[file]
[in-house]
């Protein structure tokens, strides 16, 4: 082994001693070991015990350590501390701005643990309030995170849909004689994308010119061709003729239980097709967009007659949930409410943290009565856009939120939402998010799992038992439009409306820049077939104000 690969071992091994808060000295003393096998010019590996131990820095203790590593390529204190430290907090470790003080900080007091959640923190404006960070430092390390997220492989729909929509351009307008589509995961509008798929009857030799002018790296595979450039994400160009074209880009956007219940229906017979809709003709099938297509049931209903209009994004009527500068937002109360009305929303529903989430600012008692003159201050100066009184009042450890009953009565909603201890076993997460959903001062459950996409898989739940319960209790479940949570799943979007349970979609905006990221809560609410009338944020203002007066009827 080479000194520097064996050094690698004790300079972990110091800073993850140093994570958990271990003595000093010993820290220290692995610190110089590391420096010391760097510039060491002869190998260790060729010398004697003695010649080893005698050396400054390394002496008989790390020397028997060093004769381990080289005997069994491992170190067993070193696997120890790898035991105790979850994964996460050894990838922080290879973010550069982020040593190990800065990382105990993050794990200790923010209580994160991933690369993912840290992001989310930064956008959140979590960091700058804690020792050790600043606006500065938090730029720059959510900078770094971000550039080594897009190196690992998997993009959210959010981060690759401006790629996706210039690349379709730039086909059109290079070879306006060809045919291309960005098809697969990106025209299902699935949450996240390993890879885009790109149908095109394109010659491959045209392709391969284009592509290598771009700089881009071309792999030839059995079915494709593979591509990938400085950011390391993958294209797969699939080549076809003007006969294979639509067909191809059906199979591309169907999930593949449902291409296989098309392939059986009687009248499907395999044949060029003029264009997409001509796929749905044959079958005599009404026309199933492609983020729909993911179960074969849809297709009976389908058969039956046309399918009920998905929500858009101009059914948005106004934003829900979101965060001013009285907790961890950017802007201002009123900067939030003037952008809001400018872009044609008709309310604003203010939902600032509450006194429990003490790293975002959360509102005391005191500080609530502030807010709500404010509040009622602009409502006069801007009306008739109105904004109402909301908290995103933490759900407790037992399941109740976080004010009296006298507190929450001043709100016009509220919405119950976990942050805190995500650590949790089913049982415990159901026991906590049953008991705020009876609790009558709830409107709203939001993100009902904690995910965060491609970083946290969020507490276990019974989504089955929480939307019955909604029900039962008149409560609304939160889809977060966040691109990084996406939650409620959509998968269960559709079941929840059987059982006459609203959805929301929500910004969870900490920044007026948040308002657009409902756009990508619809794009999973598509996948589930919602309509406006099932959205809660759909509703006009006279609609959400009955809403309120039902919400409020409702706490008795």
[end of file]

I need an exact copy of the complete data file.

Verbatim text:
[in-house]
């Protein structure tokens, strides 16, 4: 082994001693070991015990350590501390701005643990309030995170849909004689994308010119061709003729239980097709967009007659949930409410943290009565856009939120939402998010799992038992439009409306820049077939104000 690969071992091994808060000295003393096998010019590996131990820095203790590593390529204190430290907090470790003080900080007091959640923190404006960070430092390390997220492989729909929509351009307008589509995961509008798929009857030799002018790296595979450039994400160009074209880009956007219940229906017979809709003709099938297509049931209903209009994004009527500068937002109360009305929303529903989430600012008692003159201050100066009184009042450890009953009565909603201890076993997460959903001062459950996409898989739940319960209790479940949570799943979007349970979609905006990221809560609410009338944020203002007066009827 080479000194520097064996050094690698004790300079972990110091800073993850140093994570958990271990003595000093010993820290220290692995610190110089590391420096010391760097510039060491002869190998260790060729010398004697003695010649080893005698050396400054390394002496008989790390020397028997060093004769381990080289005997069994491992170190067993070193696997120890790898035991105790979850994964996460050894990838922080290879973010550069982020040593190990800065990382105990993050794990200790923010209580994160991933690369993912840290992001989310930064956008959140979590960091700058804690020792050790600043606006500065938090730029720059959510900078770094971000550039080594897009190196690992998997993009959210959010981060690759401006790629996706210039690349379709730039086909059109290079070879306006060809045919291309960005098809697969990106025209299902699935949450996240390993890879885009790109149908095109394109010659491959045209392709391969284009592509290598771009700089881009071309792999030839059995079915494709593979591509990938400085950011390391993958294209797969699939080549076809003007006969294979639509067909191809059906199979591309169907999930593949449902291409296989098309392939059986009687009248499907395999044949060029003029264009997409001509796929749905044959079958005599009404026309199933492609983020729909993911179960074969849809297709009976389908058969039956046309399918009920998905929500858009101009059914948005106004934003829900979101965060001013009285907790961890950017802007201002009123900067939030003037952008809001400018872009044609008709309310604003203010939902600032509450006194429990003490790293975002959360509102005391005191500080609530502030807010709500404010509040009622602009409502006069801007009306008739109105904004109402909301908290995103933490759900407790037992399941109740976080004010009296006298507190929450001043709100016009509220919405119950976990942050805190995500650590949790089913049982415990159901026991906590049953008991705020009876609790009558709830409107709203939001993100009902904690995910965060491609970083946290969020507490276990019974989504089955929480939307019955909604029900039962008149409560609304939160889809977060966040691109990084996406939650409620959509998968269960559709079941929840059987059982006459609203959805929301929500910004969870900490920044007026948040308002657009409902756009990508619809794009999973598509996948589930919602309509406006099932959205809660759909509703006009006279609609959400009955809403309120039902919400409020409702706490008795």